The same magnetic technology that allows a computer hard drive to read and write data could be used to spot cancer in its earliest stages — something that, for many forms of cancer, means the success in treating it is far higher. Right now, researchers are experimenting with tagging specific proteins with dyes that allow them to be monitored for developing problems, but, as all proteins have a bit of fluorescence to them anyway, this method isn't thought to be the most accurate.
Magnetism, on the other hand, is attractive as proteins don't have a magnetic background, and can be seen more clearly. A startup venture out of Sunnyvale, California called MagArray is looking to commercialize a form of the prototype magnetic blood scanner being developed, which uses an array of magnetic sensors on a silicon chip to watch for proteins that have been tagged with magnetic nanoparticles.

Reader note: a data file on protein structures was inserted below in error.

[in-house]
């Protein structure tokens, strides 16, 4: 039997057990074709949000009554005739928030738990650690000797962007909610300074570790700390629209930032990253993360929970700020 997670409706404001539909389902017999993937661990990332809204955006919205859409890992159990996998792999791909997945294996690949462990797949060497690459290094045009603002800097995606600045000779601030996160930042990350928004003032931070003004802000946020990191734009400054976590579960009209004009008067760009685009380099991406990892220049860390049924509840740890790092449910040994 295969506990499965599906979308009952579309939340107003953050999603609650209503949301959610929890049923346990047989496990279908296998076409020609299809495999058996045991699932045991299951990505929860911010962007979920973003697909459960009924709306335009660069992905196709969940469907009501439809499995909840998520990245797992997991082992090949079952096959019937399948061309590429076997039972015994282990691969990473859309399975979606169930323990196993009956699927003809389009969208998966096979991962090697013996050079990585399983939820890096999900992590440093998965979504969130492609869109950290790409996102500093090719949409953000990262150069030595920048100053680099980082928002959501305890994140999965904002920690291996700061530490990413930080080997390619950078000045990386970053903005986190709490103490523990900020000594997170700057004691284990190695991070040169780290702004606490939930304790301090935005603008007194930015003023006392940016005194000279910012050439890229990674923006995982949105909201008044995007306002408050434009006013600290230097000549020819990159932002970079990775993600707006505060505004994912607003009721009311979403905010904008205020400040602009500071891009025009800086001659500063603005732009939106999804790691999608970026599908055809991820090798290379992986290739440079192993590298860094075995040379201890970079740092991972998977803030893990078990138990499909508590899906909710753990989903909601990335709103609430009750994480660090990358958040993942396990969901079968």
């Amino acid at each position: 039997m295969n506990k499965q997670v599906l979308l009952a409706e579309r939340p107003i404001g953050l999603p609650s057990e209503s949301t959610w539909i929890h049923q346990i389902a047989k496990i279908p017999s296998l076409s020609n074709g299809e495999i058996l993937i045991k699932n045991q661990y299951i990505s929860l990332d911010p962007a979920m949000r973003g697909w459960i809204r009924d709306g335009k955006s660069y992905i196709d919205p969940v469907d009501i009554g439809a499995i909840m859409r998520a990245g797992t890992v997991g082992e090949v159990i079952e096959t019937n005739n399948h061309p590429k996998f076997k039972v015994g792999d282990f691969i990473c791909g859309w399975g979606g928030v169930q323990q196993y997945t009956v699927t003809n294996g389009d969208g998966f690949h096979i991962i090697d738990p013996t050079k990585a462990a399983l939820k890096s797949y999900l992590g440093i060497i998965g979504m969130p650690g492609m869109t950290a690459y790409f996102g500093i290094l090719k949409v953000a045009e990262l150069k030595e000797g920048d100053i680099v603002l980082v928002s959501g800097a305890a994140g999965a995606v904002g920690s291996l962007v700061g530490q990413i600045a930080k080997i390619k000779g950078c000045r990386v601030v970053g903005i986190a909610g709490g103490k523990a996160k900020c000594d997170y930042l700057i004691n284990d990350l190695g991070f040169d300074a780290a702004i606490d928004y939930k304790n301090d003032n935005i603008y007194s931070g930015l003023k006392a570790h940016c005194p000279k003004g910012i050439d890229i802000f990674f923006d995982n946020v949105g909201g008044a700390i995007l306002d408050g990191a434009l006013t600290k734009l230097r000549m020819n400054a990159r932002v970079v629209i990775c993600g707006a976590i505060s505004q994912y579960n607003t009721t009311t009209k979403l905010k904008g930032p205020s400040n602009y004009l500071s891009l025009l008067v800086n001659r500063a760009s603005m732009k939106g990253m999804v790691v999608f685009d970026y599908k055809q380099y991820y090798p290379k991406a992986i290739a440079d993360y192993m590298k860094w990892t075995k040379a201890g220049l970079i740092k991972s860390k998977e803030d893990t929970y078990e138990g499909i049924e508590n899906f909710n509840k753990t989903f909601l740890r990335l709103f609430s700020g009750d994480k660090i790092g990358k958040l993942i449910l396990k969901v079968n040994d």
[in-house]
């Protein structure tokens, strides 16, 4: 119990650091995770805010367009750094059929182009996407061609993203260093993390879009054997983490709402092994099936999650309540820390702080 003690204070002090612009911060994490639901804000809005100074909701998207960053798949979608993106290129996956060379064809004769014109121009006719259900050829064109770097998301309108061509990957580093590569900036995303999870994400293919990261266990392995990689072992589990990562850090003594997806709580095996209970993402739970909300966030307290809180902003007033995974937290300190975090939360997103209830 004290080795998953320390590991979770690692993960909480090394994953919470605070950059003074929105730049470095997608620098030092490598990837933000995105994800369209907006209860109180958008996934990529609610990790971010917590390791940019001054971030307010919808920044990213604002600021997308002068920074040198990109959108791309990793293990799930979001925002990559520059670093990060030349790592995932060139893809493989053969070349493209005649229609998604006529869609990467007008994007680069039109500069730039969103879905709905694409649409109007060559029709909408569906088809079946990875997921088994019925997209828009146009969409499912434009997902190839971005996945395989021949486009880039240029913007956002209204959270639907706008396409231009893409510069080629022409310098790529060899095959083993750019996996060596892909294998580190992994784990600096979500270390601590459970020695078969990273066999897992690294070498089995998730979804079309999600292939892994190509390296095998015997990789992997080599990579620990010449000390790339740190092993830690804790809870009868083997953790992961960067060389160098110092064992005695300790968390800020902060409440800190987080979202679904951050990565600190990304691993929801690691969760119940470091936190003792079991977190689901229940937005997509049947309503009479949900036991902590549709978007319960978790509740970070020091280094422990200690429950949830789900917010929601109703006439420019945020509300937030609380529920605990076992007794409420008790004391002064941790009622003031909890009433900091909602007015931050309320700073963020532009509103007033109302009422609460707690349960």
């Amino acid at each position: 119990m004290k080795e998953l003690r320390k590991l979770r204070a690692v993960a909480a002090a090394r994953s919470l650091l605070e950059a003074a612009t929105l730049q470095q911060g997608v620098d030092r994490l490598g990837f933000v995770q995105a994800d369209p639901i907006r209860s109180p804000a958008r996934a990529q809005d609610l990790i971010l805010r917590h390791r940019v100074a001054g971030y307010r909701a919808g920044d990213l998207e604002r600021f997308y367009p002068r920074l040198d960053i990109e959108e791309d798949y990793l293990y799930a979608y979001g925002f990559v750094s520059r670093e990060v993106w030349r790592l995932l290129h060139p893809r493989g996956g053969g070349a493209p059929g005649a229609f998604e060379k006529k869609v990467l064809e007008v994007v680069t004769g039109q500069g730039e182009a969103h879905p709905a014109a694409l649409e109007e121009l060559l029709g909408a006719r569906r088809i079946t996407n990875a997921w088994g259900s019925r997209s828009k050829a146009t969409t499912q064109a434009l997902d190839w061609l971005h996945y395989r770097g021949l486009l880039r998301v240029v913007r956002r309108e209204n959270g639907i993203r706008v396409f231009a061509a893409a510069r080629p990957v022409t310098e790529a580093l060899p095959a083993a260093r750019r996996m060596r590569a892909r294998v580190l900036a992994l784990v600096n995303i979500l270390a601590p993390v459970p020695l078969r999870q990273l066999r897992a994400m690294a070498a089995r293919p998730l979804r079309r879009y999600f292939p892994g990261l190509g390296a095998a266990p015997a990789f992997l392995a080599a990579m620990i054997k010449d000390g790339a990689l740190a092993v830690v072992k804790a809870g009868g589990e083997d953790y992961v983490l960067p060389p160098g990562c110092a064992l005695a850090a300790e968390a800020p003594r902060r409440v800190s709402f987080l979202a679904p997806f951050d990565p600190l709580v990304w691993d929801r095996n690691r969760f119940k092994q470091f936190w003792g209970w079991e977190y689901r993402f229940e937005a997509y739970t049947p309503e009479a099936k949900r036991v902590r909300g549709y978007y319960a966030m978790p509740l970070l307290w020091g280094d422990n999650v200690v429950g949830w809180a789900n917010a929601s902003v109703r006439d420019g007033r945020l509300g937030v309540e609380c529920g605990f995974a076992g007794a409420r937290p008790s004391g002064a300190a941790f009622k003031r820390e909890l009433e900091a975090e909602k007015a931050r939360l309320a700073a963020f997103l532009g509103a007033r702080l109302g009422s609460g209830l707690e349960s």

Researchers at Stanford University are currently testing the potency of the magnetic scanning technique, and have found that it is far more sensitive when it comes to snooping out cancer. The scanner is based on the effects of giant magnetoresistance, which won a Nobel prize in 2007 for its discoverers, Albert Fert and Peter Grünberg.